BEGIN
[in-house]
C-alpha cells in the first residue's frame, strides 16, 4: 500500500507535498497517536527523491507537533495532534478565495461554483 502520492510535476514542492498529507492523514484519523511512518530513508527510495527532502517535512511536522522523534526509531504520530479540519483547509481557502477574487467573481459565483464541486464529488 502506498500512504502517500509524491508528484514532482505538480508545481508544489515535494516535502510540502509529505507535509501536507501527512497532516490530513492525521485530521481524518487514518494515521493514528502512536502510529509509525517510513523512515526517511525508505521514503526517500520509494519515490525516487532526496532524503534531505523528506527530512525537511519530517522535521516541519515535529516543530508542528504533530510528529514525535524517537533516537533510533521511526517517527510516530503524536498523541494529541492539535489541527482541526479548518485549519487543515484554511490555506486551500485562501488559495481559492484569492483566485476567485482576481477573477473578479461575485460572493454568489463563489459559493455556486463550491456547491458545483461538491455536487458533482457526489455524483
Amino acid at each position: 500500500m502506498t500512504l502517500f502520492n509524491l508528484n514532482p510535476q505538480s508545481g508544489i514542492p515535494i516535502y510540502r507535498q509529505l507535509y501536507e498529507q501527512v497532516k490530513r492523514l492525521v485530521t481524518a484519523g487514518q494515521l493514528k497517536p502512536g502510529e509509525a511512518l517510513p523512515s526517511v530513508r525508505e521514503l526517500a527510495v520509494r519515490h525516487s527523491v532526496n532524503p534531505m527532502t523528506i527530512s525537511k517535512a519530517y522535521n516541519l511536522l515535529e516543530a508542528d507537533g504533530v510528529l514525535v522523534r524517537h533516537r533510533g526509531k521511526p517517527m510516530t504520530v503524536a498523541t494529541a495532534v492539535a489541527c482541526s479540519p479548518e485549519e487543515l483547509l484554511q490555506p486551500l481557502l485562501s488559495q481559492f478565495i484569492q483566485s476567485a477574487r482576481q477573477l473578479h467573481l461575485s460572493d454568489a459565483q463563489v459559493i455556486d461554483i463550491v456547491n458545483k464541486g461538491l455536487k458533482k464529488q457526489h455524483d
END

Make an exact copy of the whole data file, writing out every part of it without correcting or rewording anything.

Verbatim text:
[in-house]
C-alpha cells in the first residue's frame, strides 16, 4: 500500500507535498497517536527523491507537533495532534478565495461554483 502520492510535476514542492498529507492523514484519523511512518530513508527510495527532502517535512511536522522523534526509531504520530479540519483547509481557502477574487467573481459565483464541486464529488 502506498500512504502517500509524491508528484514532482505538480508545481508544489515535494516535502510540502509529505507535509501536507501527512497532516490530513492525521485530521481524518487514518494515521493514528502512536502510529509509525517510513523512515526517511525508505521514503526517500520509494519515490525516487532526496532524503534531505523528506527530512525537511519530517522535521516541519515535529516543530508542528504533530510528529514525535524517537533516537533510533521511526517517527510516530503524536498523541494529541492539535489541527482541526479548518485549519487543515484554511490555506486551500485562501488559495481559492484569492483566485476567485482576481477573477473578479461575485460572493454568489463563489459559493455556486463550491456547491458545483461538491455536487458533482457526489455524483
Amino acid at each position: 500500500m502506498t500512504l502517500f502520492n509524491l508528484n514532482p510535476q505538480s508545481g508544489i514542492p515535494i516535502y510540502r507535498q509529505l507535509y501536507e498529507q501527512v497532516k490530513r492523514l492525521v485530521t481524518a484519523g487514518q494515521l493514528k497517536p502512536g502510529e509509525a511512518l517510513p523512515s526517511v530513508r525508505e521514503l526517500a527510495v520509494r519515490h525516487s527523491v532526496n532524503p534531505m527532502t523528506i527530512s525537511k517535512a519530517y522535521n516541519l511536522l515535529e516543530a508542528d507537533g504533530v510528529l514525535v522523534r524517537h533516537r533510533g526509531k521511526p517517527m510516530t504520530v503524536a498523541t494529541a495532534v492539535a489541527c482541526s479540519p479548518e485549519e487543515l483547509l484554511q490555506p486551500l481557502l485562501s488559495q481559492f478565495i484569492q483566485s476567485a477574487r482576481q477573477l473578479h467573481l461575485s460572493d454568489a459565483q463563489v459559493i455556486d461554483i463550491v456547491n458545483k464541486g461538491l455536487k458533482k464529488q457526489h455524483d